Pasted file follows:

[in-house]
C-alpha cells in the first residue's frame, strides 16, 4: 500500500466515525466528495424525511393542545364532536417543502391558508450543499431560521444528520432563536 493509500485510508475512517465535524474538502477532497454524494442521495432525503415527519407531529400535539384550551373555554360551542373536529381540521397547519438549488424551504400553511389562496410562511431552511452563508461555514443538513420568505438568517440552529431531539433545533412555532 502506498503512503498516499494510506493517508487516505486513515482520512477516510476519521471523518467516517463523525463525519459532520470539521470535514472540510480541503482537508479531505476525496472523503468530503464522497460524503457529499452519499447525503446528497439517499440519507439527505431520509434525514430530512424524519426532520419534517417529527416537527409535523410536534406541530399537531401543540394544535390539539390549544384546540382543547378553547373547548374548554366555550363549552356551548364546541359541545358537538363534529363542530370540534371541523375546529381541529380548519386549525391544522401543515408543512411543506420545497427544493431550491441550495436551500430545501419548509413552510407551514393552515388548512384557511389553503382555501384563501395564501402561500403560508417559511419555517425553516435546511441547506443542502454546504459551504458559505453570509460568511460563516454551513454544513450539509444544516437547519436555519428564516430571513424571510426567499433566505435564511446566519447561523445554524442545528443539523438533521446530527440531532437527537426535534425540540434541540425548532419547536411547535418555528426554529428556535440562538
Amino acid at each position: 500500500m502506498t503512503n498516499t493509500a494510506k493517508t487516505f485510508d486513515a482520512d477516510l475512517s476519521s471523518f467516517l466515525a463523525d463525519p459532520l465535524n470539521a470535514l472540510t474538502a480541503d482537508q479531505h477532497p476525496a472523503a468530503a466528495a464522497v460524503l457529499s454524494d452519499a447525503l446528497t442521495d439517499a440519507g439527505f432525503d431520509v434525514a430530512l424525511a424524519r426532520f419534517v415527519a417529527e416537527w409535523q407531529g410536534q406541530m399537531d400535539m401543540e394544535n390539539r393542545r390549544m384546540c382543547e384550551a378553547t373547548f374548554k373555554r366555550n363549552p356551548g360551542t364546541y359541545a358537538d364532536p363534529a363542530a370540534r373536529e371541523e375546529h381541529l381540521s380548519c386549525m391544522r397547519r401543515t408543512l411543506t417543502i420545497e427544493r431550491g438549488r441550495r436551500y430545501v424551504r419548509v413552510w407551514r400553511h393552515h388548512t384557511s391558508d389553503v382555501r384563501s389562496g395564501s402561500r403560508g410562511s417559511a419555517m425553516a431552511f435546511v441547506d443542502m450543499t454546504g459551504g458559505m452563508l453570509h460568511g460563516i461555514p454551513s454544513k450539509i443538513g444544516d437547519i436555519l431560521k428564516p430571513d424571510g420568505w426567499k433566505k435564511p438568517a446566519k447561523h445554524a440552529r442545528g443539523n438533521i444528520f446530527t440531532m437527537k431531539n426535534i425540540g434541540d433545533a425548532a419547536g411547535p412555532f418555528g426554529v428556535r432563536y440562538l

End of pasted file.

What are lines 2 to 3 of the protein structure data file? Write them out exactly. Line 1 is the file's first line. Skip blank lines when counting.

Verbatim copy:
C-alpha cells in the first residue's frame, strides 16, 4: 500500500466515525466528495424525511393542545364532536417543502391558508450543499431560521444528520432563536 493509500485510508475512517465535524474538502477532497454524494442521495432525503415527519407531529400535539384550551373555554360551542373536529381540521397547519438549488424551504400553511389562496410562511431552511452563508461555514443538513420568505438568517440552529431531539433545533412555532 502506498503512503498516499494510506493517508487516505486513515482520512477516510476519521471523518467516517463523525463525519459532520470539521470535514472540510480541503482537508479531505476525496472523503468530503464522497460524503457529499452519499447525503446528497439517499440519507439527505431520509434525514430530512424524519426532520419534517417529527416537527409535523410536534406541530399537531401543540394544535390539539390549544384546540382543547378553547373547548374548554366555550363549552356551548364546541359541545358537538363534529363542530370540534371541523375546529381541529380548519386549525391544522401543515408543512411543506420545497427544493431550491441550495436551500430545501419548509413552510407551514393552515388548512384557511389553503382555501384563501395564501402561500403560508417559511419555517425553516435546511441547506443542502454546504459551504458559505453570509460568511460563516454551513454544513450539509444544516437547519436555519428564516430571513424571510426567499433566505435564511446566519447561523445554524442545528443539523438533521446530527440531532437527537426535534425540540434541540425548532419547536411547535418555528426554529428556535440562538
Amino acid at each position: 500500500m502506498t503512503n498516499t493509500a494510506k493517508t487516505f485510508d486513515a482520512d477516510l475512517s476519521s471523518f467516517l466515525a463523525d463525519p459532520l465535524n470539521a470535514l472540510t474538502a480541503d482537508q479531505h477532497p476525496a472523503a468530503a466528495a464522497v460524503l457529499s454524494d452519499a447525503l446528497t442521495d439517499a440519507g439527505f432525503d431520509v434525514a430530512l424525511a424524519r426532520f419534517v415527519a417529527e416537527w409535523q407531529g410536534q406541530m399537531d400535539m401543540e394544535n390539539r393542545r390549544m384546540c382543547e384550551a378553547t373547548f374548554k373555554r366555550n363549552p356551548g360551542t364546541y359541545a358537538d364532536p363534529a363542530a370540534r373536529e371541523e375546529h381541529l381540521s380548519c386549525m391544522r397547519r401543515t408543512l411543506t417543502i420545497e427544493r431550491g438549488r441550495r436551500y430545501v424551504r419548509v413552510w407551514r400553511h393552515h388548512t384557511s391558508d389553503v382555501r384563501s389562496g395564501s402561500r403560508g410562511s417559511a419555517m425553516a431552511f435546511v441547506d443542502m450543499t454546504g459551504g458559505m452563508l453570509h460568511g460563516i461555514p454551513s454544513k450539509i443538513g444544516d437547519i436555519l431560521k428564516p430571513d424571510g420568505w426567499k433566505k435564511p438568517a446566519k447561523h445554524a440552529r442545528g443539523n438533521i444528520f446530527t440531532m437527537k431531539n426535534i425540540g434541540d433545533a425548532a419547536g411547535p412555532f418555528g426554529v428556535r432563536y440562538l